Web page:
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North Shore Migration

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Overview

The North Shore of Lake Superior is one of the premier migratory routes for raptors and passerines in North America. Due to the lack of information about the North Shore migration beyond Hawk Ridge, the Natural Resources Research Institute (NRRI), University of MN Duluth, and HRBO initiated a 3-year study that began in 2008 to examine the size of the migration, important flight lines, and important stopover habitats.

Fall migration counts of raptors and passerines at Hawk Ridge and during the recent North Shore study are estimated to be in the hundreds of thousands to millions, indicating a massive movement that has been previously underestimated. These recent studies have begun to show the true magnitude of the fall migration and the importance of the North Shore region as a major migration corridor. 

Reasons for this concentration of birds along the North Shore of Lake Superior are many, but the presence of Lake Superior and topography play a major role.  As migrating birds fly south they seek out cover and food along their routes.  Lake Superior presents a barrier void of food and shelter.  If birds approach the Lake during daylight hours they change their course to follow the shoreline.  If birds that fly during the nighttime hours find themselves over the lake at dawn, they reorient to the nearest shoreline.  This movement coupled with the prominent ridgelines that parallel Lake Superior that act as funnels, cause a massive congregation of birds within the Lake Superior coastal region.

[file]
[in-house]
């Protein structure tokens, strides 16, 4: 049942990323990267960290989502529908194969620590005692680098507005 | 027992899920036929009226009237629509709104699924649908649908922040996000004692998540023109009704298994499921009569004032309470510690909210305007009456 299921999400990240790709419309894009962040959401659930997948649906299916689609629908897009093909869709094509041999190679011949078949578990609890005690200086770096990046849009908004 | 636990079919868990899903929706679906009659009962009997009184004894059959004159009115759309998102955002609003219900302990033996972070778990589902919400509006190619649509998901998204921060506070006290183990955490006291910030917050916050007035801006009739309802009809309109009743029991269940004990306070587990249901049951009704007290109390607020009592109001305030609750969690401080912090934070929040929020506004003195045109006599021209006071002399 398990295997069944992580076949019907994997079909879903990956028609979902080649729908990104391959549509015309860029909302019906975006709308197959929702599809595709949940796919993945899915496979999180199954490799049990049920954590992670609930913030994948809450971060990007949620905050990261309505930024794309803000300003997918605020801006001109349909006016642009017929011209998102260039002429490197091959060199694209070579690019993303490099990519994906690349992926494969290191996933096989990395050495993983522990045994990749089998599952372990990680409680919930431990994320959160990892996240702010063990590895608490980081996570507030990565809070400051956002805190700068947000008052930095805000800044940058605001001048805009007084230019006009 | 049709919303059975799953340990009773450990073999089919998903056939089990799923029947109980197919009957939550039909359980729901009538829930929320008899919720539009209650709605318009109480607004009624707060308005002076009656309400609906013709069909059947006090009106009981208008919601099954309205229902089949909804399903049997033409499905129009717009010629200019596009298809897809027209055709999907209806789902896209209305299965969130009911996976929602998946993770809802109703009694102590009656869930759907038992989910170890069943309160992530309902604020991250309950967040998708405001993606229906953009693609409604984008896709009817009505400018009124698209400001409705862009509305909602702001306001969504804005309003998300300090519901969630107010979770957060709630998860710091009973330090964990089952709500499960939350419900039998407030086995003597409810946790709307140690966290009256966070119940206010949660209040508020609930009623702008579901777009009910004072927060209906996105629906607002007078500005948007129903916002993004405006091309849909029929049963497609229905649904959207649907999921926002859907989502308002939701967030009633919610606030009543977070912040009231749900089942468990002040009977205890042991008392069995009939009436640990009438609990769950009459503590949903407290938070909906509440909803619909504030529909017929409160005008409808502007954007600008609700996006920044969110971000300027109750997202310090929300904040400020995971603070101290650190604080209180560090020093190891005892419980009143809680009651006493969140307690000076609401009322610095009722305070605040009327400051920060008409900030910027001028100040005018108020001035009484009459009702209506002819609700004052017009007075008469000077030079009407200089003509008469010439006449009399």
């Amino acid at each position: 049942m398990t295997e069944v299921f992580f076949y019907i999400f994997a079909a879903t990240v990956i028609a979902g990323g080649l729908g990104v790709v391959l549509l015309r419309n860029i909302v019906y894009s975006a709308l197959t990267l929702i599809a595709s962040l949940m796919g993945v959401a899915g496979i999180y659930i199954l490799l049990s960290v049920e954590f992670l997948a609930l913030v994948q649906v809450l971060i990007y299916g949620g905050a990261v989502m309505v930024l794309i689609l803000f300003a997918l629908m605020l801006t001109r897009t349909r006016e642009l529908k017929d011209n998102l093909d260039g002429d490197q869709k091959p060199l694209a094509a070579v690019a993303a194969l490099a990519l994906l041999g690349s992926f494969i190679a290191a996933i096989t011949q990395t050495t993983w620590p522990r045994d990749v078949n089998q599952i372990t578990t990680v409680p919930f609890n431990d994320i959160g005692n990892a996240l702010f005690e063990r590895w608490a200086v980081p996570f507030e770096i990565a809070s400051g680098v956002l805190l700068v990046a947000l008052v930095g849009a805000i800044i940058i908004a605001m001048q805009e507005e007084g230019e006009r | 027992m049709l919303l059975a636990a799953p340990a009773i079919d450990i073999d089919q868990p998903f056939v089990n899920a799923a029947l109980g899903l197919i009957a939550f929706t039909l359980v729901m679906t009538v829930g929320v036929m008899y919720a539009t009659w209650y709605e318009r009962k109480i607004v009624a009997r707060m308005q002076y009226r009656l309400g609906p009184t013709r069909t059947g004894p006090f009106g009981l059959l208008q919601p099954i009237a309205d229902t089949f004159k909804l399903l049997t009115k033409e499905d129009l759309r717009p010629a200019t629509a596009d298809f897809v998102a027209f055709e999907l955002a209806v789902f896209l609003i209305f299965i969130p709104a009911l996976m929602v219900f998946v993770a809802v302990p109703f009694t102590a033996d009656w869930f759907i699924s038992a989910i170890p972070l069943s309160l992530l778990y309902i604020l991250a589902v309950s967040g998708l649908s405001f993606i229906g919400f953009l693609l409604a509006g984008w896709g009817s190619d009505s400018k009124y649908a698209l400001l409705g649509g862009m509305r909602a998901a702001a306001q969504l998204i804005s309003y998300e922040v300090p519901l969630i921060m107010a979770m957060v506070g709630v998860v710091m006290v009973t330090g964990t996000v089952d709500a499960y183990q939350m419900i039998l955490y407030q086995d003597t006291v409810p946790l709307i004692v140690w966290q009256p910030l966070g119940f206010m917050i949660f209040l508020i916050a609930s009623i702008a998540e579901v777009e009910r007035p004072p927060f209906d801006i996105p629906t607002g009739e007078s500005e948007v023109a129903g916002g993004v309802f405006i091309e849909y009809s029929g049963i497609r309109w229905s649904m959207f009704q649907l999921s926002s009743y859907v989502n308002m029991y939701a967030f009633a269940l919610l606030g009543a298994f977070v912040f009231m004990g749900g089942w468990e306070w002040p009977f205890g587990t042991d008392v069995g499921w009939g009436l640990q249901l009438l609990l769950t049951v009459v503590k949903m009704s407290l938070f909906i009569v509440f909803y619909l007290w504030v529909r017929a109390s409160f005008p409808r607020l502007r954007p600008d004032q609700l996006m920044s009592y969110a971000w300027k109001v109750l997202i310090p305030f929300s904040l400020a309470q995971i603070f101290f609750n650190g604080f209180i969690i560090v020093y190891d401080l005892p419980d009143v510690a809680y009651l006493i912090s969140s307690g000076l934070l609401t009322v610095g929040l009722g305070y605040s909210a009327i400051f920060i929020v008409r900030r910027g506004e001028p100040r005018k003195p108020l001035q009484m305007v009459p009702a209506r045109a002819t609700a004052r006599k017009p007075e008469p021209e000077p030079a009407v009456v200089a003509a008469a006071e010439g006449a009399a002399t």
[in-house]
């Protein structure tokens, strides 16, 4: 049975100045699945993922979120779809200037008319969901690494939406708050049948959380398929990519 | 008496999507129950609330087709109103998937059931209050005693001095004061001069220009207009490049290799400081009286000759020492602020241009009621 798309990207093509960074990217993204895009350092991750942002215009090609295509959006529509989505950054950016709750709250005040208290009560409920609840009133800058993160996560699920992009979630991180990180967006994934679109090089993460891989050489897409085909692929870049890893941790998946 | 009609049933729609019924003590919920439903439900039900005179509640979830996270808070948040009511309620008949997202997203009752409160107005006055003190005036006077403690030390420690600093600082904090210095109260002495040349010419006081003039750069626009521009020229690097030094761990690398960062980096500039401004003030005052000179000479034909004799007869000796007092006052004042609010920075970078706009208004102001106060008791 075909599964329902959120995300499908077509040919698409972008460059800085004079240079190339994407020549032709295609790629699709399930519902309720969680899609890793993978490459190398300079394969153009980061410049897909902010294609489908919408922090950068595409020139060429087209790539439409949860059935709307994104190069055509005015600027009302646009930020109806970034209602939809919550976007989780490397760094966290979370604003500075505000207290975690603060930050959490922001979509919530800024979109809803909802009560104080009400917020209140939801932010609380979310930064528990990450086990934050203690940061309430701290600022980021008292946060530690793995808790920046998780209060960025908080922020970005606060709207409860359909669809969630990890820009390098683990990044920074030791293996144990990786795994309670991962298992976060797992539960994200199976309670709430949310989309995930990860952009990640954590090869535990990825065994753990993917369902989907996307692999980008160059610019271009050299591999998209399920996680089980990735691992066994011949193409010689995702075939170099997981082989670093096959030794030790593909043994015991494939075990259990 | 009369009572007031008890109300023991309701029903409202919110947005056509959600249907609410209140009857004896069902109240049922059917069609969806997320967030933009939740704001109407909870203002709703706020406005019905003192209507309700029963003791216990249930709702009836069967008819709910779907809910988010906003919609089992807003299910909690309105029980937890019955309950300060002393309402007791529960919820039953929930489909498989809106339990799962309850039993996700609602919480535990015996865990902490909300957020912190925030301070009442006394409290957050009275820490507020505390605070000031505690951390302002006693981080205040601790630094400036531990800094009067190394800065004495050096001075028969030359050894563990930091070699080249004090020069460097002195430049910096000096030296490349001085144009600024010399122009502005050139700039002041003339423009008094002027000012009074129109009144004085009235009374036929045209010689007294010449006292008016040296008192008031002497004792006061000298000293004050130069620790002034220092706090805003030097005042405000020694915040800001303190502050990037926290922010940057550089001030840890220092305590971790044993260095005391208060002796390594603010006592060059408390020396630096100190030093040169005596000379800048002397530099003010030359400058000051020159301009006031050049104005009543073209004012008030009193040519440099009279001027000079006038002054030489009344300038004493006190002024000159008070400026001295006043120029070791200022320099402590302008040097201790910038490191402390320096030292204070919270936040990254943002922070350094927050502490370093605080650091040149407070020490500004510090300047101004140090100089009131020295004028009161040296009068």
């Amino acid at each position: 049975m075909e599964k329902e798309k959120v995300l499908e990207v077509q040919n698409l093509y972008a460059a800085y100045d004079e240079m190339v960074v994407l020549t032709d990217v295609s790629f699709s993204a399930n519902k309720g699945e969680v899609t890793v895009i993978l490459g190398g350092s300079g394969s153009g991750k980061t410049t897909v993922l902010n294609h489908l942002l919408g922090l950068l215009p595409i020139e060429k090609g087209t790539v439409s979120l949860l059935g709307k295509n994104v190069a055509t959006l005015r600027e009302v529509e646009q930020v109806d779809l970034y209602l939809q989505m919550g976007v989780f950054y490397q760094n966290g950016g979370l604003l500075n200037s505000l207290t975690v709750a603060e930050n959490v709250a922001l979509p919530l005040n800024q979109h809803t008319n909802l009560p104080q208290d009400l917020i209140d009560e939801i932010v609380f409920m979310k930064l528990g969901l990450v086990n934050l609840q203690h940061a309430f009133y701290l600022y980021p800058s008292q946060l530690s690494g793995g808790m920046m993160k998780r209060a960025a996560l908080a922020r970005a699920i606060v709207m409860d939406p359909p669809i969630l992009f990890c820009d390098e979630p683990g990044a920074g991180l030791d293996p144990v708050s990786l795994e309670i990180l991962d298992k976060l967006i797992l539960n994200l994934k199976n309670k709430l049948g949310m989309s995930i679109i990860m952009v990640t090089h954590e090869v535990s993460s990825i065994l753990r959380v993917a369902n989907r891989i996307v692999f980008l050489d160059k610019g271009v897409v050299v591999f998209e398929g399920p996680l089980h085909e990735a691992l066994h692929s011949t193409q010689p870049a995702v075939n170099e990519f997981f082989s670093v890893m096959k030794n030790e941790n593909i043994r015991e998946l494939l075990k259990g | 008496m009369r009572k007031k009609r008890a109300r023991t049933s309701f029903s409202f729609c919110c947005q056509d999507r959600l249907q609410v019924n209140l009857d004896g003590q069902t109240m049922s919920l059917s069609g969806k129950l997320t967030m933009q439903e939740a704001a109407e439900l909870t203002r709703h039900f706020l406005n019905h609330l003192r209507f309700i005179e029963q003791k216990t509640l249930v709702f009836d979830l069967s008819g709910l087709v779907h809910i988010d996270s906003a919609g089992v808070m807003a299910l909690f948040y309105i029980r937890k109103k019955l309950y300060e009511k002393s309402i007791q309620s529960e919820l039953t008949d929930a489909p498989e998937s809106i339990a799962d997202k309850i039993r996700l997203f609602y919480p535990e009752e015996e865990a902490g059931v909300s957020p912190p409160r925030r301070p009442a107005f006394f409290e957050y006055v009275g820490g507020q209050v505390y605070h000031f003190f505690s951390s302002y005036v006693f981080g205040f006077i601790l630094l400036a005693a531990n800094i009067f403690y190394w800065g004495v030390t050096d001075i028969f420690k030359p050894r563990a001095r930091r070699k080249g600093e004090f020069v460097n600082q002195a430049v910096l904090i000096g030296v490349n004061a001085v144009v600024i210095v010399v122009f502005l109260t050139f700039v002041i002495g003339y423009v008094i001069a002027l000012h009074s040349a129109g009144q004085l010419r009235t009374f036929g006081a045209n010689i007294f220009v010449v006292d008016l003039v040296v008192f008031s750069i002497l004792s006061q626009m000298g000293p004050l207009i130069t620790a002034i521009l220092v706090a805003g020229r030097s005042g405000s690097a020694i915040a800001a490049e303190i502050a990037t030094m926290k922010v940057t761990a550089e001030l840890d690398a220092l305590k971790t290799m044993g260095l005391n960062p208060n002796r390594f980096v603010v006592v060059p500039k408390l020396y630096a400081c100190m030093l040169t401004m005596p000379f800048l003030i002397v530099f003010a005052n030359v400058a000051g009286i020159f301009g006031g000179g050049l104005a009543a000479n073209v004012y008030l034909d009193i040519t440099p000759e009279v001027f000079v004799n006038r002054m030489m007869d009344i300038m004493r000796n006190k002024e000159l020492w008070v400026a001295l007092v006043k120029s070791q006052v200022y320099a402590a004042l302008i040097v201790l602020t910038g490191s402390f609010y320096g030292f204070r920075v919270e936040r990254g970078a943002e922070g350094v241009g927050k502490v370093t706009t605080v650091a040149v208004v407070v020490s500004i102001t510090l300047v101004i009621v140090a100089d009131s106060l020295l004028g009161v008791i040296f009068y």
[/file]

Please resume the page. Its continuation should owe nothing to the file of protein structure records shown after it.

The objectives of the current North Shore migration study are to examine the true magnitude of the migration and to identify specific areas or characteristics that lead to the highest concentrations of birds within the coastal region.  As data is simultaneously collected at Hawk Ridge, we are able to use these data as a baseline for comparisons of the migration along the North Shore.  This information shows the concentration of raptors as they approach Hawk Ridge at the southwestern tip of Lake Superior.  This information was also our first clue that the nonraptor migration was much larger than previously known as numbers of these birds at Hawk Ridge mirror the number of birds seen along the shoreline in some areas. 

One particular variable has also stood out in importance: closeness to the shoreline itself.  Data is collected at three perpendicular distances from shore: near, middle, far (<1 mile, ~3miles, ~6 miles) at different sites spread out along the North Shore.  This information shows that migrating birds, especially nonraptors (mainly songbirds) are concentrating within 1 mile of the Lake Superior coastline.

Researchers from NRRI and HRBO will again be out watching birds during the 2010 migration season.  This study is funded by the Minnesota DNR Coastal Program and the U.S. Fish and Wildlife Service.

For more information on this project, contact project coordinator Anna Peterson at apeterson@hawkridge.org.